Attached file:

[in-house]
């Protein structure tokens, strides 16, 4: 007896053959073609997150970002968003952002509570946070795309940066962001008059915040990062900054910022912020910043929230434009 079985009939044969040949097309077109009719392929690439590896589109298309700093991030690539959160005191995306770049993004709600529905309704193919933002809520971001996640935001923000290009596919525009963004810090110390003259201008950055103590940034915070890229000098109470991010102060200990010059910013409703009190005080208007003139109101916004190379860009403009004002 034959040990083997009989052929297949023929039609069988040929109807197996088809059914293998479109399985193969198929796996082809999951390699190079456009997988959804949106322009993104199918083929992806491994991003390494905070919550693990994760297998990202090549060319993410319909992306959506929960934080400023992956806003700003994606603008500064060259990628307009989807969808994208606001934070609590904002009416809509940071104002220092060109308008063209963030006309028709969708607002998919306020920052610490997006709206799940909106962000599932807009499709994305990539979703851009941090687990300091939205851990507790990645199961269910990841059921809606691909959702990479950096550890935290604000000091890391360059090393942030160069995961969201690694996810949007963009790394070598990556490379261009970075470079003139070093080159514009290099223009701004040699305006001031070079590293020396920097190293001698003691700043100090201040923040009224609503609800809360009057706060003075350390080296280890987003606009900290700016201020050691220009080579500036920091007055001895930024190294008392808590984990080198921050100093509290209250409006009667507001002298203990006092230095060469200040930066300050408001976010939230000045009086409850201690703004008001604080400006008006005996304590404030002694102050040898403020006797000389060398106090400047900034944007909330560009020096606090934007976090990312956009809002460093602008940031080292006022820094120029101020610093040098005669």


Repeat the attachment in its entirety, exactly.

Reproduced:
[in-house]
């Protein structure tokens, strides 16, 4: 007896053959073609997150970002968003952002509570946070795309940066962001008059915040990062900054910022912020910043929230434009 079985009939044969040949097309077109009719392929690439590896589109298309700093991030690539959160005191995306770049993004709600529905309704193919933002809520971001996640935001923000290009596919525009963004810090110390003259201008950055103590940034915070890229000098109470991010102060200990010059910013409703009190005080208007003139109101916004190379860009403009004002 034959040990083997009989052929297949023929039609069988040929109807197996088809059914293998479109399985193969198929796996082809999951390699190079456009997988959804949106322009993104199918083929992806491994991003390494905070919550693990994760297998990202090549060319993410319909992306959506929960934080400023992956806003700003994606603008500064060259990628307009989807969808994208606001934070609590904002009416809509940071104002220092060109308008063209963030006309028709969708607002998919306020920052610490997006709206799940909106962000599932807009499709994305990539979703851009941090687990300091939205851990507790990645199961269910990841059921809606691909959702990479950096550890935290604000000091890391360059090393942030160069995961969201690694996810949007963009790394070598990556490379261009970075470079003139070093080159514009290099223009701004040699305006001031070079590293020396920097190293001698003691700043100090201040923040009224609503609800809360009057706060003075350390080296280890987003606009900290700016201020050691220009080579500036920091007055001895930024190294008392808590984990080198921050100093509290209250409006009667507001002298203990006092230095060469200040930066300050408001976010939230000045009086409850201690703004008001604080400006008006005996304590404030002694102050040898403020006797000389060398106090400047900034944007909330560009020096606090934007976090990312956009809002460093602008940031080292006022820094120029101020610093040098005669």